“The highest form of wisdom is kindness” The Talmud
I am assuming that most of you that are visiting came from the McCall’s blog so I decided to share another one of my medallion quilts. This one was in “American Patchwork and Quilting” on page 34 in the August 2014 issue.
When I start a new medallion quilt I begin by playing with the center. I have no idea what the end result will be. This quilt started with leftover blocks from trades and other projects.
In the picture below you can see me playing on my design wall. There are blocks that I thought I might use but didn’t seem to work. I was considering a red border but if you look at the finished quilt you will see this didn’t happen.
In the center I used split nine-patch blocks leftover from a trade,
extra blocks from a Triangulation class taught by Sharon Craig 20 years ago,
rail blocks from a trade and
blocks I made to turn the corners.
Once the center was sewn together I pulled out my bag of half-square triangle units. If you look the finished quilt and then the photo of the design wall you will see that the rows of triangle units are facing different directions. I had decided to go with the design wall version but I carefully and accurately sewed on a row of triangle units. They were turned the opposite way from what I had planned. You can see that I decided not to unseen the row. LOL
I have a box of 2 1/2″ strips that came in handy for the pieced strip borders. I don’t cut my stash into certain size pieces but if the fabric is pressed on the cutting mat with a clean edge and there is less than say 5″ left I will cut 1 1/2″, 2″ and 2 1/2″ strips.
“We are what we repeatedly do. Excellence, then is not an act, but a habit” Aristotle
This Block is made from two easy to piece units.
In my book Simple Strategies for Scrap Quilts one of the strategies I suggest is to use a common background with what I call “related fabrics”. When I use the term “related fabrics” I don’t mean the new collection from one manufacturer that just arrived in your local quilt shop. “Related fabrics” can be 1930s’ reproductions, batiks, Civil War, plaids, polka dots, bright children’s prints and just about anything else similar enough to group together.
For this block I used my collection of Civil War fabrics with a common background (Olde Townhouse by Paula Barnes for Marcus Fabrics). The background is lighter than all of the other fabrics. I have made quilts using bright children’s prints with a black polka dot background. The background can be light or dark. You just need contrast to create a clear pattern.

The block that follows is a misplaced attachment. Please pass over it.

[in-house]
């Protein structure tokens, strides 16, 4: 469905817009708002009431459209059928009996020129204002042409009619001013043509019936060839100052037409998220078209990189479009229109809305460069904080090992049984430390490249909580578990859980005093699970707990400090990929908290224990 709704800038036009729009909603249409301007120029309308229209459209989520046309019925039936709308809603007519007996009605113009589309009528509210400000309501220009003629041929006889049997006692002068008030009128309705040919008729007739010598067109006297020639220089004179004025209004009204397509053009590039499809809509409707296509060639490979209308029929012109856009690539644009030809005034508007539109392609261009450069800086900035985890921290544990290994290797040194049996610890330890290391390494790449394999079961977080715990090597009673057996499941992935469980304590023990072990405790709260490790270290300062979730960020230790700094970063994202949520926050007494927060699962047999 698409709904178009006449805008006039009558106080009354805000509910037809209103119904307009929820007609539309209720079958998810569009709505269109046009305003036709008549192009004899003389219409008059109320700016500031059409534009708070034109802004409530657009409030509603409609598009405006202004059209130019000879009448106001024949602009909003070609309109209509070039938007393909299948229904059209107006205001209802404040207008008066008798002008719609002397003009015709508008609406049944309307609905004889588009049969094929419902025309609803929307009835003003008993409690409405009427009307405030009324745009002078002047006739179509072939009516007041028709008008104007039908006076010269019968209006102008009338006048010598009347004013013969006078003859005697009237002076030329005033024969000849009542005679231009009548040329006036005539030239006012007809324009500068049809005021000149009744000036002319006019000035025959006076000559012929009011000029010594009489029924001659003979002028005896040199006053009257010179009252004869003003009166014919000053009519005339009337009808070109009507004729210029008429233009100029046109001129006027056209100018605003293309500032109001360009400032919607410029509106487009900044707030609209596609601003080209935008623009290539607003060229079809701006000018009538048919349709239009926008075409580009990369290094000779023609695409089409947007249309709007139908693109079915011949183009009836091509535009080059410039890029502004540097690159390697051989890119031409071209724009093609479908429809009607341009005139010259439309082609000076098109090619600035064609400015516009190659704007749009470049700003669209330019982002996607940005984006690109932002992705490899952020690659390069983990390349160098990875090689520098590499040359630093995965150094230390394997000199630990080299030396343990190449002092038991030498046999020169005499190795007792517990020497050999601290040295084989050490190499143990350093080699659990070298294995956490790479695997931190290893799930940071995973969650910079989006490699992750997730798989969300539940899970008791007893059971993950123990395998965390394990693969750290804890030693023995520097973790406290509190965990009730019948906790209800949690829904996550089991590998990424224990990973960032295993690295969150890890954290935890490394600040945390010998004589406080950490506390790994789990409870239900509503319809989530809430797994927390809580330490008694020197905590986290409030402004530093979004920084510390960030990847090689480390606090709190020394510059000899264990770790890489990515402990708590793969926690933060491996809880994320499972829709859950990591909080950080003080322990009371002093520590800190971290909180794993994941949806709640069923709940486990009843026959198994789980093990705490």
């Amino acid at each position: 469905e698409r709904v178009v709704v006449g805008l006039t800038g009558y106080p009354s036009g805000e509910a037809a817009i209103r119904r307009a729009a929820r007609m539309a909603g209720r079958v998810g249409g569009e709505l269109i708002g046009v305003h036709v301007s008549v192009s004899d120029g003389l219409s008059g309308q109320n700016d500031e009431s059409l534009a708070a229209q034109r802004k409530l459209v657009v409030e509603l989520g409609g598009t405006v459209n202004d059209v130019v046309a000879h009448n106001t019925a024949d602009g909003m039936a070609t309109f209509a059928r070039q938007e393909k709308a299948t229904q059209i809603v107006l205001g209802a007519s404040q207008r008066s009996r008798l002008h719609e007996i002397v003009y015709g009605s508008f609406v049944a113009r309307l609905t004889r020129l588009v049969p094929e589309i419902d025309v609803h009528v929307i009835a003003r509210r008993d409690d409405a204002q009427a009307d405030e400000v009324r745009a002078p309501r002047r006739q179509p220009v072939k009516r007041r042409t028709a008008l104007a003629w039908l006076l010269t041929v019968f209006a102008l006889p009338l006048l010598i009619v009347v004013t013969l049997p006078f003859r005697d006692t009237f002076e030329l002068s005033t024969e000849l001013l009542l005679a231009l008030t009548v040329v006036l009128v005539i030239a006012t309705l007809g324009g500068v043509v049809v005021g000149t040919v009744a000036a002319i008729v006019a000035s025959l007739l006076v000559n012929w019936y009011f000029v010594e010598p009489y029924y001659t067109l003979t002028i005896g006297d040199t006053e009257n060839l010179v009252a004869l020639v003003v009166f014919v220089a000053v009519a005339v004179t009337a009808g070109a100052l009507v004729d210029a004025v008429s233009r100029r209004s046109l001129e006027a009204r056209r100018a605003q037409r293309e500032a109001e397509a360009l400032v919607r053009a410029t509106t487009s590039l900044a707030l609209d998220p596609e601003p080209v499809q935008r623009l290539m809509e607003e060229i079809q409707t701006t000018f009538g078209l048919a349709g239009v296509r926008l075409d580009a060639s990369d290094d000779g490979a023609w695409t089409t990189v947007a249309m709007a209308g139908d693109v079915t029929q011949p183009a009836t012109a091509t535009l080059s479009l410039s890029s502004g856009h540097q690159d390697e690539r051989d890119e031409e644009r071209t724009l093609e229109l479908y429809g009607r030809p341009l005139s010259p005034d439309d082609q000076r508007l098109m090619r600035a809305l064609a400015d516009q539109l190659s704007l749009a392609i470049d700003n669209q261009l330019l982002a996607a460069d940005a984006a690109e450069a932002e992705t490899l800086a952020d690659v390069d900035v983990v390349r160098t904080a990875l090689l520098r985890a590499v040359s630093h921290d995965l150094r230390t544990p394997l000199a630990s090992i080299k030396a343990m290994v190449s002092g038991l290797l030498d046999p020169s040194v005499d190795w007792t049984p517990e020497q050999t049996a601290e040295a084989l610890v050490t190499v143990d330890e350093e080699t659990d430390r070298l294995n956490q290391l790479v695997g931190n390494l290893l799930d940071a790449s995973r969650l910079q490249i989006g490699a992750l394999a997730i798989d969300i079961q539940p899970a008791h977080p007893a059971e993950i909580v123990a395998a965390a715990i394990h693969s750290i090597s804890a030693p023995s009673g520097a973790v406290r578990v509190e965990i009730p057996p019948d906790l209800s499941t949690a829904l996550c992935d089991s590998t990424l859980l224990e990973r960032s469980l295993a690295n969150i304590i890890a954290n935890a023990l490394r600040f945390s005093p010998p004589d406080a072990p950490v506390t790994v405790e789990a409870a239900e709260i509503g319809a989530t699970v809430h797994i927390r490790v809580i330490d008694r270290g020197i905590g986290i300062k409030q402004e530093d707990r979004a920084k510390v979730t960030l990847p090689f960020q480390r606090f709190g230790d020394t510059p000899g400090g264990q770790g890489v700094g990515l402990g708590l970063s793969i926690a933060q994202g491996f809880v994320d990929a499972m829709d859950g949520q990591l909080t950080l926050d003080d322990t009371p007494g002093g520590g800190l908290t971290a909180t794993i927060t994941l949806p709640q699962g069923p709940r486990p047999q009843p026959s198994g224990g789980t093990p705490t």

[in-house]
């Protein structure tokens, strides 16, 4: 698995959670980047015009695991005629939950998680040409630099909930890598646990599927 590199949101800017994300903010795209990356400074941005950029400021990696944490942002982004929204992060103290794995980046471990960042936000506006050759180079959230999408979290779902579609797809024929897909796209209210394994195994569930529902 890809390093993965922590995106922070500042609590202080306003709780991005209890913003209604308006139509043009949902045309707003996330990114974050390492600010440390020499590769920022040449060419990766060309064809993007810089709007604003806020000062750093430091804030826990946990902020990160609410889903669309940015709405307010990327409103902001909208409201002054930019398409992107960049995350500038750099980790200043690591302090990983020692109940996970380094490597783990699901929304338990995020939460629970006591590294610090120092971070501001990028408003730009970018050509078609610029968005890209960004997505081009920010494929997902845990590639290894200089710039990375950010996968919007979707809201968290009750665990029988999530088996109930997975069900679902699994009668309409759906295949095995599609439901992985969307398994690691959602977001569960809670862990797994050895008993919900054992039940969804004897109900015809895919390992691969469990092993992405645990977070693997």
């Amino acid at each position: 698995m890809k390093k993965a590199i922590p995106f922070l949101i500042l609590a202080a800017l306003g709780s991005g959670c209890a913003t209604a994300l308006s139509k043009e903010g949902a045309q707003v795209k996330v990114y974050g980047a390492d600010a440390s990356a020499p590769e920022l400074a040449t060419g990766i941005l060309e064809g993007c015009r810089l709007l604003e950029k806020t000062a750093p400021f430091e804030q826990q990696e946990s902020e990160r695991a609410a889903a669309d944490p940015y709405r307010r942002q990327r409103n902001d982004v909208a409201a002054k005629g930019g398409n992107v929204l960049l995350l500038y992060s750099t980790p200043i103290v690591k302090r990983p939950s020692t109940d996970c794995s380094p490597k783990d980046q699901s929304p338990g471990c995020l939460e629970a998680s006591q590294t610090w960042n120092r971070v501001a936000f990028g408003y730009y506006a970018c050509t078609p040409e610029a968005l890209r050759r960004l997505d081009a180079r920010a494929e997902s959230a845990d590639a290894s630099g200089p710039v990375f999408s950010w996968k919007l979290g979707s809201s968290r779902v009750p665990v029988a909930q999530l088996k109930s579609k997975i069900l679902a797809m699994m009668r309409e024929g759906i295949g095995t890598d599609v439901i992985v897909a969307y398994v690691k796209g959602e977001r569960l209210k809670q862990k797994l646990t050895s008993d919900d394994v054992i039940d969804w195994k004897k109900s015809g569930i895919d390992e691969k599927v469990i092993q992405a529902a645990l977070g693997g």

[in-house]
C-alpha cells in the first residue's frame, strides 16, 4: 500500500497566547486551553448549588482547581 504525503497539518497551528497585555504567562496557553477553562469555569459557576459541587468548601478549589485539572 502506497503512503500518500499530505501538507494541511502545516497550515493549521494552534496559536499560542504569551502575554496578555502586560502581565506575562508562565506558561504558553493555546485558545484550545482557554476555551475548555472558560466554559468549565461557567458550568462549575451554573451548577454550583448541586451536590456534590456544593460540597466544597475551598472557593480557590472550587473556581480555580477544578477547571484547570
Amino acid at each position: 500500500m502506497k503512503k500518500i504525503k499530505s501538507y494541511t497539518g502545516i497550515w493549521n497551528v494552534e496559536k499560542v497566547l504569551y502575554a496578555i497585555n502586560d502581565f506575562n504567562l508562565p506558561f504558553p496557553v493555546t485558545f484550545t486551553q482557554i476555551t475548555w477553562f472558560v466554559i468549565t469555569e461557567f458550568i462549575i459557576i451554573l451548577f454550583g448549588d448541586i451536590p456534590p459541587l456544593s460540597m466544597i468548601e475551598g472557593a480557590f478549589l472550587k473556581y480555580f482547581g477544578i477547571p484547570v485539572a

I love playing with different sets for a block. Maybe one of these will inspire you.
Straight set with sashing and red corner stones. The red corner stones act as a center creating an alternate pattern. I always find this interesting.
On point with sashing. This gives you a larger quilt with fewer blocks. If this quilt hangs in a show the diagonal lines will catch the viewers eye.
This quilt appears to be on-point but it is really a straight set with an alternate snowball block.
“We may never have the choices we would have if we were writing the script, but we always have choices.”
Often when I visit a quilt guild a member will bring a quilt they have made using one of my books or started in one of my workshops. Ann Rice brought this wonderful quilt to the Beaumont meeting. I was delighted. This is the first time I had seen the blocks made in identical sets of four. Great flying geese border!!!
Shown below are four identical Texas Two-Step blocks arranged as they are in the quilt above.
“It is the chiefest point of happiness that a man is wiling to be what he is.” Desiderius Erasmus
I used the lightest value with the darkest for the pinwheel. I think this makes it seem to float on top. My block came out a little crooked. I decided that just made it a little more floaty. LOL
Ups & Downs
I loved playing with this block. The 3D effect in the old tumbling block quilts was created by using light, medium and dark values. I think a quilt made with these blocks could be very dramatic.
If I made this block again I would choose a wider range of colors. The dark pink and purple spools appear much closer in color than I expected. I am telling myself the ripples in this block will “quilt out”. LOL
“Every good thought you think is contributing its share to the ultimate result of your life” Grenville Kleiser
Ramona Johnson started this quilt in a class I was teaching on a cruise for Stitchin’ Heaven. She brought a wide variety of reds and blues along with a white background fabric. I had never tried to make a three color Texas Two-Step. Ramona figured out how to arrange the units in the blocks so she would get red and blue pinwheels where the blocks meet. I am delighted when I learn things from my students.
All of the blocks have the red and blue fabrics in the positions shown below.
“There is no such thing as a problem without a gift in its hands” Richard Bach
In and Out
I am blaming the lopsided lower left corner on bad photography. That is my story and I am sticking to it. LOL.
This block has four of the units shown below. I was introduced to this unit many years ago by Sally Schneider. She called it Mary’s Triangles. She has a wonderful method for making two of these units at a time.
Creative Grids calls this unit cat’s cradle. With their ruler, CGRHD1, it is easy to accurately make the units in many sizes.
“I am not afraid of storms for I am learning how to sail my ship” Louisa May Alcott
Pearl Louise Krush
I used the Quilt in a Day 2″ finished size mini geese ruler to make the 8 flying geese units. I was pleased with the results. Using strong contrasts in value makes the star points the focus of the block. It does not show in the photo but the two darkest fabrics are a very dark green and a dark purple. Because the values are so similar they appear as the same fabric from a distance.